Vitamin E plays an important role in muscle and nerve function, which likely explains why the nutrient is commonly fed to performance horses.
My older gelding has lost some of his topline musculature, and developed fat pads and recurring colic. Would omega-3s help?
The nutritional impact of soaking hay can be significant and is often overlooked, especially if the hay is of marginal quality.
Would omega-3 supplementation help my performance horse with recurrent airway obstruction?
Despite its scarcity in a horse’s natural diet of forage, fat has proven to be a useful additive in equine rations for two primary reasons: to bump up energy and to boost coat condition.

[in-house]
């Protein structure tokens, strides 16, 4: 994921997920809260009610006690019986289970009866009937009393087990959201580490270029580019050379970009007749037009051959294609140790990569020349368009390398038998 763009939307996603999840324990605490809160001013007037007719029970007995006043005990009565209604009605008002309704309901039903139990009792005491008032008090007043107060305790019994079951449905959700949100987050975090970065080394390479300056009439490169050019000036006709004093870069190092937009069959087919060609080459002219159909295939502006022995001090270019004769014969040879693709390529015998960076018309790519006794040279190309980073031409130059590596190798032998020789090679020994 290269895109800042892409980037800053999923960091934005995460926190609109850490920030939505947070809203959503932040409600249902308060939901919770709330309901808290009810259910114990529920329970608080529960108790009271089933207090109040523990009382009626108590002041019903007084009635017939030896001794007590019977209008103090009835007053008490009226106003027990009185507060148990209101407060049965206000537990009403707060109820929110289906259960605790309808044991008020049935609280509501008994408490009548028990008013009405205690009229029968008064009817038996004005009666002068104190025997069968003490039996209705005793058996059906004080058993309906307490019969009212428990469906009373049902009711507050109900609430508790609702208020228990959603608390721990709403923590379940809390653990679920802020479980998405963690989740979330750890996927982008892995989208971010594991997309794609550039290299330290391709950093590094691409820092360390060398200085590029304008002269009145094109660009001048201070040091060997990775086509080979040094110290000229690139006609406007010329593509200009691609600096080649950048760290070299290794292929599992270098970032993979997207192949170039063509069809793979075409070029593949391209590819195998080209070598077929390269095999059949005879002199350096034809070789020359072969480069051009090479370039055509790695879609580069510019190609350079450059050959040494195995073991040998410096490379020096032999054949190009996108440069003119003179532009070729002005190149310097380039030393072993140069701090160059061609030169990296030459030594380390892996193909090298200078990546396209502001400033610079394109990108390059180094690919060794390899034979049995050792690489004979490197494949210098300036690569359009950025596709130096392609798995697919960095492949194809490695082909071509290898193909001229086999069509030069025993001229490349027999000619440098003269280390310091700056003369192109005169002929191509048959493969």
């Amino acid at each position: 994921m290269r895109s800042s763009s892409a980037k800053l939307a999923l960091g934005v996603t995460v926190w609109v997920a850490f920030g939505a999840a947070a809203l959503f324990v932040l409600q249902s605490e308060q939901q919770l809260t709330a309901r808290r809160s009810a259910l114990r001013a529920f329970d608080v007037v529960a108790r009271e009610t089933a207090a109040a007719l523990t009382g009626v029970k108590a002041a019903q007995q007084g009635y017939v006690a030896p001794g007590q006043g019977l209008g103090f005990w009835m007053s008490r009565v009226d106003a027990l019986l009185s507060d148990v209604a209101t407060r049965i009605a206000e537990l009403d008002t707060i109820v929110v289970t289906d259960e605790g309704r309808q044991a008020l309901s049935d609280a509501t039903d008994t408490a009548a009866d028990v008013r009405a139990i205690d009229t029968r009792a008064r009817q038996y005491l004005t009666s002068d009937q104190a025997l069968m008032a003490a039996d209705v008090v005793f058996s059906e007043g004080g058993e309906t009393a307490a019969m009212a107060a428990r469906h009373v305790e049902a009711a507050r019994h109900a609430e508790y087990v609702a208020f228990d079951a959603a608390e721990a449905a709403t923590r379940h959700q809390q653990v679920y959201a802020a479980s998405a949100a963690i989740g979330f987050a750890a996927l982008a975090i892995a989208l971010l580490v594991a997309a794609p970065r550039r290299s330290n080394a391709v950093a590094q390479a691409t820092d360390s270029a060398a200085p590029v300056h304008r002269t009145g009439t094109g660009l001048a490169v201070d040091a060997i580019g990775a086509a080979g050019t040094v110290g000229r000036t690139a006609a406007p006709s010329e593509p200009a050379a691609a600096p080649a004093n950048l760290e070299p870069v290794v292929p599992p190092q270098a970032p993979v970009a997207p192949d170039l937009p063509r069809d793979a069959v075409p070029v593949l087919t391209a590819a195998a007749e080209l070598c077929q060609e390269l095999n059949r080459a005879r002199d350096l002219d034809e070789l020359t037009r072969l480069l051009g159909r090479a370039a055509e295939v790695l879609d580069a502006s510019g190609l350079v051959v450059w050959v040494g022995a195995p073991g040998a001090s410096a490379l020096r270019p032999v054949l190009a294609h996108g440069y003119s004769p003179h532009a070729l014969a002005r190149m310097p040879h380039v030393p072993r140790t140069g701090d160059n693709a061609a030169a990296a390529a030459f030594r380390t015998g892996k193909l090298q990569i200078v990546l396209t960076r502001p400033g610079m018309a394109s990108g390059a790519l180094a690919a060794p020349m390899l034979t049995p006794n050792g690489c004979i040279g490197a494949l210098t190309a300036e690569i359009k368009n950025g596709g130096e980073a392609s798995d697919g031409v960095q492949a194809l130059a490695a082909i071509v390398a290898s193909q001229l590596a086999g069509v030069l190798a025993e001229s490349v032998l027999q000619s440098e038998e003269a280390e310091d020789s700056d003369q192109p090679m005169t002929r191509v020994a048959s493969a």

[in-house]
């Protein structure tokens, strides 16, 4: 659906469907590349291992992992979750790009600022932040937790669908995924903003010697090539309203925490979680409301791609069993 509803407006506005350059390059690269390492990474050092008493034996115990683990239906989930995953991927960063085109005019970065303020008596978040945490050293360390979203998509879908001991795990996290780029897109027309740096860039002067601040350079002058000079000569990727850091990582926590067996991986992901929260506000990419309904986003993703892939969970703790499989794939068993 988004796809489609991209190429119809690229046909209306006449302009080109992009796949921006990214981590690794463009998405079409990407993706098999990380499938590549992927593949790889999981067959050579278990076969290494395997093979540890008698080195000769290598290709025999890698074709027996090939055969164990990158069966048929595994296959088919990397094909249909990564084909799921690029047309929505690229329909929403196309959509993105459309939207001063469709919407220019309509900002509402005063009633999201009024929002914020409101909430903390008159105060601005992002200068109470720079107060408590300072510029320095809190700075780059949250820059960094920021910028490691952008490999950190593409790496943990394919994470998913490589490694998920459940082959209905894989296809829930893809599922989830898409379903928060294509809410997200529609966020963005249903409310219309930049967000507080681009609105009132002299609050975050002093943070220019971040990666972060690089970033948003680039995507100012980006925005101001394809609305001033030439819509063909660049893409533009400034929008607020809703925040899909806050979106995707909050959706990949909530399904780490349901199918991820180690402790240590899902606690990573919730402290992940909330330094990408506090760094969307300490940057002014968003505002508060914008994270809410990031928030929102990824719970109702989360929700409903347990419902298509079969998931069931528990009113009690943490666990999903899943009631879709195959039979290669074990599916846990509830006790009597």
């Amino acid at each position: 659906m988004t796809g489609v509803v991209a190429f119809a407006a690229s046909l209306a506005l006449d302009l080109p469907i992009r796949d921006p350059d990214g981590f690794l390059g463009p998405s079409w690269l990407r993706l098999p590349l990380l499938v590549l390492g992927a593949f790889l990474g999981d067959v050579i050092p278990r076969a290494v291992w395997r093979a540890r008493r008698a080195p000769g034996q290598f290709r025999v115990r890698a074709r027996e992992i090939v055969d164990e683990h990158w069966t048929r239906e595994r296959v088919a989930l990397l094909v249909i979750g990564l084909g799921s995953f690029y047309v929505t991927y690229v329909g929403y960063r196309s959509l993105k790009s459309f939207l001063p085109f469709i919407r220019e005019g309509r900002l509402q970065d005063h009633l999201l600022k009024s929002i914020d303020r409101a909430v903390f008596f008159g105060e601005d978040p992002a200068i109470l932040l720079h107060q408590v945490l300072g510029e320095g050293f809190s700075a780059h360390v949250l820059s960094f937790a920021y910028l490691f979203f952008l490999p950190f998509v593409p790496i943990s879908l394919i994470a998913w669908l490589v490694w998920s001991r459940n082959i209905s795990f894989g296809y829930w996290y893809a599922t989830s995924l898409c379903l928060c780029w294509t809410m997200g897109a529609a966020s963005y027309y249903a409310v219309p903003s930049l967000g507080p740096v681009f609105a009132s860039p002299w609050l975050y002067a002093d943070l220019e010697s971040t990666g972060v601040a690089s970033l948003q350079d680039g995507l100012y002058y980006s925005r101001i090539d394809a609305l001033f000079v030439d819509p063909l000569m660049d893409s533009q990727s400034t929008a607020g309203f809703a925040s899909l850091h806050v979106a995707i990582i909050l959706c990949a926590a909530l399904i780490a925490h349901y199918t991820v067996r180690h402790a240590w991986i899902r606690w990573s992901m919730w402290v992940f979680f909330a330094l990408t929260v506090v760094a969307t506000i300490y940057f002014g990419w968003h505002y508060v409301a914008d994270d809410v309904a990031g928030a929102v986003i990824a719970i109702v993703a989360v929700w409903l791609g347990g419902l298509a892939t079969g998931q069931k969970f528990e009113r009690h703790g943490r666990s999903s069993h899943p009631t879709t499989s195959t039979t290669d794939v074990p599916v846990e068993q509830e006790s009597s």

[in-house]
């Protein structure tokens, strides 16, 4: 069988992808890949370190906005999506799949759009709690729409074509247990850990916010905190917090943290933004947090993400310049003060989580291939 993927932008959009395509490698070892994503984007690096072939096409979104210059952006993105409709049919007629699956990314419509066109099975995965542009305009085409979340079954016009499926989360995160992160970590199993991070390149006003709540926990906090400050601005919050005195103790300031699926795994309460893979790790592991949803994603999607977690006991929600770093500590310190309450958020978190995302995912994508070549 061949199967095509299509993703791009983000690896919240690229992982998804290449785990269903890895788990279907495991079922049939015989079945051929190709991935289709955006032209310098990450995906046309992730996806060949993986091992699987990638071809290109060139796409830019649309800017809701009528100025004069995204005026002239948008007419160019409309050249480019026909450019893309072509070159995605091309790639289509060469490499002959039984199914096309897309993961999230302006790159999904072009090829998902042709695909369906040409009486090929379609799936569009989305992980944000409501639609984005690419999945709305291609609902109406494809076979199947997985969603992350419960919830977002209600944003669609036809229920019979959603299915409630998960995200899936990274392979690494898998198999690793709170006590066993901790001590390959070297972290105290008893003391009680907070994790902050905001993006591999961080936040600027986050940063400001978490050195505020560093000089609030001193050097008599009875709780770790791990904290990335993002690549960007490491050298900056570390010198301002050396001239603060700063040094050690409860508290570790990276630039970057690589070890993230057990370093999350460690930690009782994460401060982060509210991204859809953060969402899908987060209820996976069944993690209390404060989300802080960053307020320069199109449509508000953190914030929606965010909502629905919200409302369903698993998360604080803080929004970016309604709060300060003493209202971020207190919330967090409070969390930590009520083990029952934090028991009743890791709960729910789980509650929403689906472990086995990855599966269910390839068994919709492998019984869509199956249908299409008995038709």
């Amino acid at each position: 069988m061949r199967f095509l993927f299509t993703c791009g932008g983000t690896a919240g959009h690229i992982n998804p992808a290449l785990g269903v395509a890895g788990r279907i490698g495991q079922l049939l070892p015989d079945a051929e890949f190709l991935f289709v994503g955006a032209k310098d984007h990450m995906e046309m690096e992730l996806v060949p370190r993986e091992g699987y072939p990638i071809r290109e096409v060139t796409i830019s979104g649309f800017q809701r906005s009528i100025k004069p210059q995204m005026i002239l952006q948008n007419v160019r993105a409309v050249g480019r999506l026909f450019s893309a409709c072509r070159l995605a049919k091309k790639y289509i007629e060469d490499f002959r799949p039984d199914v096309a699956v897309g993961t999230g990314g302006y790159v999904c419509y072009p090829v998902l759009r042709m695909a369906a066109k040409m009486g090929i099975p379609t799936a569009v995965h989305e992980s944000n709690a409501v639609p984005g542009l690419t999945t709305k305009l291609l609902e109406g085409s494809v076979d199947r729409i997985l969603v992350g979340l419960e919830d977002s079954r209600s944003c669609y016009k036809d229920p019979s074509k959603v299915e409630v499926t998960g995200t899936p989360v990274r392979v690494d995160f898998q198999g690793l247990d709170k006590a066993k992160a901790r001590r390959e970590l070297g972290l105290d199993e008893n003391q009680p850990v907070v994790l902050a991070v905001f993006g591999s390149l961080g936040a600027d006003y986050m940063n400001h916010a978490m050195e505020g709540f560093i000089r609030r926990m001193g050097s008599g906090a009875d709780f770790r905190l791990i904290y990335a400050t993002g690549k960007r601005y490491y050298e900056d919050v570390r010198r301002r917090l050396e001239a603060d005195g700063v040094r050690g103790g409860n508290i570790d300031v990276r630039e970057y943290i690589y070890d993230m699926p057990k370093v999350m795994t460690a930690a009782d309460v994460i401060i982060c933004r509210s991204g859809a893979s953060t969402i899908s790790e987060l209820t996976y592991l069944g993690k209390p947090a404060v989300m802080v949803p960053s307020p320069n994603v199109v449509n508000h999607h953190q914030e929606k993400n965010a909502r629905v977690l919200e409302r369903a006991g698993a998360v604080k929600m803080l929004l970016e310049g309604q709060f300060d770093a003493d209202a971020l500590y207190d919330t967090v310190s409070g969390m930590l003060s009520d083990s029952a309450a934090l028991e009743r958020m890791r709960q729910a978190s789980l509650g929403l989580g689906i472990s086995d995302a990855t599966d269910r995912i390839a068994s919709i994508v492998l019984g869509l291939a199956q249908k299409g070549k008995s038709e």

Nutritionists typically recommended that an antioxidant be supplemented when a diet is high in fat, especially vegetable oil. Studies suggest that there may be advantages to offering vitamin E.
Complete feeds are appropriate in a variety of situations, including anytime forage availability is limited and for horses that no longer have the ability to chew long-stem forages.
My gelding maintains his weight for most of the year but gets kind of skinny in winter. What can I do to avoid winter weight loss this year?
There are six nutrients in a horse’s diet: carbohydrates, protein, fat, vitamins, minerals, and water. Each of those is considered essential, yet water is king of the hill.
Can alfalfa and soy-based ingredients cause dermatitis and cellulitis?
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